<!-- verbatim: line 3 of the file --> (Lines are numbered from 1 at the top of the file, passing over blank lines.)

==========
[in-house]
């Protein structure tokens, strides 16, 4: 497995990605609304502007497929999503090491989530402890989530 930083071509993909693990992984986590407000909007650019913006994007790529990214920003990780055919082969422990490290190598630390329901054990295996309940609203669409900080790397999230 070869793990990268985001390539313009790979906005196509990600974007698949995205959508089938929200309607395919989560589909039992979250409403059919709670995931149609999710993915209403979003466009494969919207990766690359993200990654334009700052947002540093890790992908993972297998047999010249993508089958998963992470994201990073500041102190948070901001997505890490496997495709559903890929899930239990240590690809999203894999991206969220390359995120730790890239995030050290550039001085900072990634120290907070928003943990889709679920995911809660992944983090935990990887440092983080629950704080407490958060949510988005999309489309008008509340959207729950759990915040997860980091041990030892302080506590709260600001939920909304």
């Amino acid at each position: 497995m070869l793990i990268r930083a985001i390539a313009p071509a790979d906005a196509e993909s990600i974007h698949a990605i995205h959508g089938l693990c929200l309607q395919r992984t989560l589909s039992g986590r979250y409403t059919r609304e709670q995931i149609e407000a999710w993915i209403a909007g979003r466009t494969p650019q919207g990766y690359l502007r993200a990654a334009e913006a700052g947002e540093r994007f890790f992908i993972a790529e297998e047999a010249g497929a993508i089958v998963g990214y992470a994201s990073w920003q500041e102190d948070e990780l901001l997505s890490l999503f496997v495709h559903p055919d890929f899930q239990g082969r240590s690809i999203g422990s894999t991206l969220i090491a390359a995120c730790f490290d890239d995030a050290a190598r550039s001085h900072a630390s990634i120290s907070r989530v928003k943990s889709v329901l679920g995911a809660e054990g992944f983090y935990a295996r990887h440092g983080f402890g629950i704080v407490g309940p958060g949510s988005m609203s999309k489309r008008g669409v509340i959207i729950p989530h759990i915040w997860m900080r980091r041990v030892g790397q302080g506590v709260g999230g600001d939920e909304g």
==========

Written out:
């Amino acid at each position: 497995m070869l793990i990268r930083a985001i390539a313009p071509a790979d906005a196509e993909s990600i974007h698949a990605i995205h959508g089938l693990c929200l309607q395919r992984t989560l589909s039992g986590r979250y409403t059919r609304e709670q995931i149609e407000a999710w993915i209403a909007g979003r466009t494969p650019q919207g990766y690359l502007r993200a990654a334009e913006a700052g947002e540093r994007f890790f992908i993972a790529e297998e047999a010249g497929a993508i089958v998963g990214y992470a994201s990073w920003q500041e102190d948070e990780l901001l997505s890490l999503f496997v495709h559903p055919d890929f899930q239990g082969r240590s690809i999203g422990s894999t991206l969220i090491a390359a995120c730790f490290d890239d995030a050290a190598r550039s001085h900072a630390s990634i120290s907070r989530v928003k943990s889709v329901l679920g995911a809660e054990g992944f983090y935990a295996r990887h440092g983080f402890g629950i704080v407490g309940p958060g949510s988005m609203s999309k489309r008008g669409v509340i959207i729950p989530h759990i915040w997860m900080r980091r041990v030892g790397q302080g506590v709260g999230g600001d939920e909304g």